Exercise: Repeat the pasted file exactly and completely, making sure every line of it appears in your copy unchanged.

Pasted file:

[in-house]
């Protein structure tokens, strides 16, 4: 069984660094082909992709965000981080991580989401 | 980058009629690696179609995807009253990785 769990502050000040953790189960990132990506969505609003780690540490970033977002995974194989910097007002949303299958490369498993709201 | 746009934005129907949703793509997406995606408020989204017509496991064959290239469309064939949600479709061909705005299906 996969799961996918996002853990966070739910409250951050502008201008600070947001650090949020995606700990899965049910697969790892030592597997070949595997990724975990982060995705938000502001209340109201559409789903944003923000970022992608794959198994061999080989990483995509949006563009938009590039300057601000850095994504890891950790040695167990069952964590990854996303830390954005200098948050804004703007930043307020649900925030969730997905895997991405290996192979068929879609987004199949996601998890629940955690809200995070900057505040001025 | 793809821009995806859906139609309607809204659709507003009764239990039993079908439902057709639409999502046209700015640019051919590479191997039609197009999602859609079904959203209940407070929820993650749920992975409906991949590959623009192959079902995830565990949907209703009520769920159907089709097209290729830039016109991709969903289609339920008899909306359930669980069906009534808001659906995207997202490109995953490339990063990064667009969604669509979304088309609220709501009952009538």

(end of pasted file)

[in-house]
């Protein structure tokens, strides 16, 4: 069984660094082909992709965000981080991580989401 | 980058009629690696179609995807009253990785 769990502050000040953790189960990132990506969505609003780690540490970033977002995974194989910097007002949303299958490369498993709201 | 746009934005129907949703793509997406995606408020989204017509496991064959290239469309064939949600479709061909705005299906 996969799961996918996002853990966070739910409250951050502008201008600070947001650090949020995606700990899965049910697969790892030592597997070949595997990724975990982060995705938000502001209340109201559409789903944003923000970022992608794959198994061999080989990483995509949006563009938009590039300057601000850095994504890891950790040695167990069952964590990854996303830390954005200098948050804004703007930043307020649900925030969730997905895997991405290996192979068929879609987004199949996601998890629940955690809200995070900057505040001025 | 793809821009995806859906139609309607809204659709507003009764239990039993079908439902057709639409999502046209700015640019051919590479191997039609197009999602859609079904959203209940407070929820993650749920992975409906991949590959623009192959079902995830565990949907209703009520769920159907089709097209290729830039016109991709969903289609339920008899909306359930669980069906009534808001659906995207997202490109995953490339990063990064667009969604669509979304088309609220709501009952009538």